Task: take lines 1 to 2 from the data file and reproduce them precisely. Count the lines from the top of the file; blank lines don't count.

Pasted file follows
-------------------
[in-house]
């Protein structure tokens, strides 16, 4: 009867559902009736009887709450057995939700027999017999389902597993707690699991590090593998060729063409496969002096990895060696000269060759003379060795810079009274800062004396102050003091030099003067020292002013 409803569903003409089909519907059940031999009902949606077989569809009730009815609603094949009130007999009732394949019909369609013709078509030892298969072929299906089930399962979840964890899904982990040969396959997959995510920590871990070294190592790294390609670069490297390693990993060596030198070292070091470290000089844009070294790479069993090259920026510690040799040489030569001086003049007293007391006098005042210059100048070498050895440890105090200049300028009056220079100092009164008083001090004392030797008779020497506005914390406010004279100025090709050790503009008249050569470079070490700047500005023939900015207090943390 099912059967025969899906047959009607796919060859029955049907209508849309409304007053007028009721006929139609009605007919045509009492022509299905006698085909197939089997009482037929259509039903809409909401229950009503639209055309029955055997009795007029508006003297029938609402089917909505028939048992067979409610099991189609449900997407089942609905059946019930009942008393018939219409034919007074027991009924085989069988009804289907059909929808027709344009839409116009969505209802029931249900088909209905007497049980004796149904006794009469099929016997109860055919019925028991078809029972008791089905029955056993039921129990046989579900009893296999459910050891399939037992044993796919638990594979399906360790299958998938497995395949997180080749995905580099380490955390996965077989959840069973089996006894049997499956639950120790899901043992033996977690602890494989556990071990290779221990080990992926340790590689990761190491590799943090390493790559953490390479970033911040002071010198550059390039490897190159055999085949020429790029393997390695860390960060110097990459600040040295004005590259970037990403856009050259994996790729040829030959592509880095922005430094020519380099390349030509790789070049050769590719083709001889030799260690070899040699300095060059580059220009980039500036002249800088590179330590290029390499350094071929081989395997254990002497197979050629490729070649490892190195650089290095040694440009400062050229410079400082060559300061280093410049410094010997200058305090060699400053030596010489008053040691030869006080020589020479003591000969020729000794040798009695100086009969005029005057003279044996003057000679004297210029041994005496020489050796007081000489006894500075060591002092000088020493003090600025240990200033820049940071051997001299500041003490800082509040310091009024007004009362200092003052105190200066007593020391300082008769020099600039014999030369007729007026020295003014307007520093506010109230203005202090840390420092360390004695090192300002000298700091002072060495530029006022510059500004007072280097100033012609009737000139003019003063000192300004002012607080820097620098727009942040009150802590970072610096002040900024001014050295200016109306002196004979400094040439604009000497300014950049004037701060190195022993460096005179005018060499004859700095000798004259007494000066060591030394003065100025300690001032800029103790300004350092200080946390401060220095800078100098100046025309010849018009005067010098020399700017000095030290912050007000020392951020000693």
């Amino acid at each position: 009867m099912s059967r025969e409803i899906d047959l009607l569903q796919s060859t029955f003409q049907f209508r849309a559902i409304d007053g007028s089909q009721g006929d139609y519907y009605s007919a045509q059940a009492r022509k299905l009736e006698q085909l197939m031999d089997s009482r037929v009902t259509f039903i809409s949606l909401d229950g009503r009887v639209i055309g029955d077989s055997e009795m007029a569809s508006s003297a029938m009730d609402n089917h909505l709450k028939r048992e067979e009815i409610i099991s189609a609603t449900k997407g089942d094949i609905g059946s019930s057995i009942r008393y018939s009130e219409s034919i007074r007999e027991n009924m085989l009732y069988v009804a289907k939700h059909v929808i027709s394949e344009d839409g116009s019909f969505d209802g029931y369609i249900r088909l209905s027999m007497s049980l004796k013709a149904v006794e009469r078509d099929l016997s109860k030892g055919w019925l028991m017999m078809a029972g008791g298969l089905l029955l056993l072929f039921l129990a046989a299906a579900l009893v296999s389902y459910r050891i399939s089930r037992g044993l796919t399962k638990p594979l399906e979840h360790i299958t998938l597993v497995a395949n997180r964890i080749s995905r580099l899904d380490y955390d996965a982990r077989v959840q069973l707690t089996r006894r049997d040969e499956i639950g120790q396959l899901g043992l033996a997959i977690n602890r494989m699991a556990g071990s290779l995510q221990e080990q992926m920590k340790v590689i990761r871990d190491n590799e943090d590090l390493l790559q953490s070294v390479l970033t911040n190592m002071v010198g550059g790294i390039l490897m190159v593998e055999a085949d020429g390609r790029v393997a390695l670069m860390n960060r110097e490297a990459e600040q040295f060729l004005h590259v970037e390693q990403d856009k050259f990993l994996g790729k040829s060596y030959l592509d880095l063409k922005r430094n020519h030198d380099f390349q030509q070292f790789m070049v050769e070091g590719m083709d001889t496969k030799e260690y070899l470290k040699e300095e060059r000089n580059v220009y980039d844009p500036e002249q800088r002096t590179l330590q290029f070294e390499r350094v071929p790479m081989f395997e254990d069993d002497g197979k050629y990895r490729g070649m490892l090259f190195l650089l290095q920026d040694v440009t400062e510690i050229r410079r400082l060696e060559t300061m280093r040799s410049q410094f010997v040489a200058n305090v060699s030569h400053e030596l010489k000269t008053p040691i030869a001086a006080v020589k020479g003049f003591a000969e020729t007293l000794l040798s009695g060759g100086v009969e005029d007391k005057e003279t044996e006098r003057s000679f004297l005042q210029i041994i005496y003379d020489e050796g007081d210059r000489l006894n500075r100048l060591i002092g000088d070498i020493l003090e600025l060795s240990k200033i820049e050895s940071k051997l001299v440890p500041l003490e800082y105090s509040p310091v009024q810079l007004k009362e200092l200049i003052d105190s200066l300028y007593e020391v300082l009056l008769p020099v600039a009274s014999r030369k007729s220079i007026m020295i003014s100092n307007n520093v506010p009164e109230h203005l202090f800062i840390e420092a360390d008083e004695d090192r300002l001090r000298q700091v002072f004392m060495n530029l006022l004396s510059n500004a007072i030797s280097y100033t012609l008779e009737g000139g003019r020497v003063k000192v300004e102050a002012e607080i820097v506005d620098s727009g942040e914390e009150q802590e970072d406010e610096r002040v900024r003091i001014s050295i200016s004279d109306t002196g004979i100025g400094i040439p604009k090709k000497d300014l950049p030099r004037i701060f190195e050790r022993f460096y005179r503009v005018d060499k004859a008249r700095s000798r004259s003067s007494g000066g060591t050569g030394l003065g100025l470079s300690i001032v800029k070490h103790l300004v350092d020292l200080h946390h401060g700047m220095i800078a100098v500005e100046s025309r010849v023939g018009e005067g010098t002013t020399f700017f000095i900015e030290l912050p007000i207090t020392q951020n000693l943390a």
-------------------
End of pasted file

[in-house]
């Protein structure tokens, strides 16, 4: 009867559902009736009887709450057995939700027999017999389902597993707690699991590090593998060729063409496969002096990895060696000269060759003379060795810079009274800062004396102050003091030099003067020292002013 409803569903003409089909519907059940031999009902949606077989569809009730009815609603094949009130007999009732394949019909369609013709078509030892298969072929299906089930399962979840964890899904982990040969396959997959995510920590871990070294190592790294390609670069490297390693990993060596030198070292070091470290000089844009070294790479069993090259920026510690040799040489030569001086003049007293007391006098005042210059100048070498050895440890105090200049300028009056220079100092009164008083001090004392030797008779020497506005914390406010004279100025090709050790503009008249050569470079070490700047500005023939900015207090943390 099912059967025969899906047959009607796919060859029955049907209508849309409304007053007028009721006929139609009605007919045509009492022509299905006698085909197939089997009482037929259509039903809409909401229950009503639209055309029955055997009795007029508006003297029938609402089917909505028939048992067979409610099991189609449900997407089942609905059946019930009942008393018939219409034919007074027991009924085989069988009804289907059909929808027709344009839409116009969505209802029931249900088909209905007497049980004796149904006794009469099929016997109860055919019925028991078809029972008791089905029955056993039921129990046989579900009893296999459910050891399939037992044993796919638990594979399906360790299958998938497995395949997180080749995905580099380490955390996965077989959840069973089996006894049997499956639950120790899901043992033996977690602890494989556990071990290779221990080990992926340790590689990761190491590799943090390493790559953490390479970033911040002071010198550059390039490897190159055999085949020429790029393997390695860390960060110097990459600040040295004005590259970037990403856009050259994996790729040829030959592509880095922005430094020519380099390349030509790789070049050769590719083709001889030799260690070899040699300095060059580059220009980039500036002249800088590179330590290029390499350094071929081989395997254990002497197979050629490729070649490892190195650089290095040694440009400062050229410079400082060559300061280093410049410094010997200058305090060699400053030596010489008053040691030869006080020589020479003591000969020729000794040798009695100086009969005029005057003279044996003057000679004297210029041994005496020489050796007081000489006894500075060591002092000088020493003090600025240990200033820049940071051997001299500041003490800082509040310091009024007004009362200092003052105190200066007593020391300082008769020099600039014999030369007729007026020295003014307007520093506010109230203005202090840390420092360390004695090192300002000298700091002072060495530029006022510059500004007072280097100033012609009737000139003019003063000192300004002012607080820097620098727009942040009150802590970072610096002040900024001014050295200016109306002196004979400094040439604009000497300014950049004037701060190195022993460096005179005018060499004859700095000798004259007494000066060591030394003065100025300690001032800029103790300004350092200080946390401060220095800078100098100046025309010849018009005067010098020399700017000095030290912050007000020392951020000693």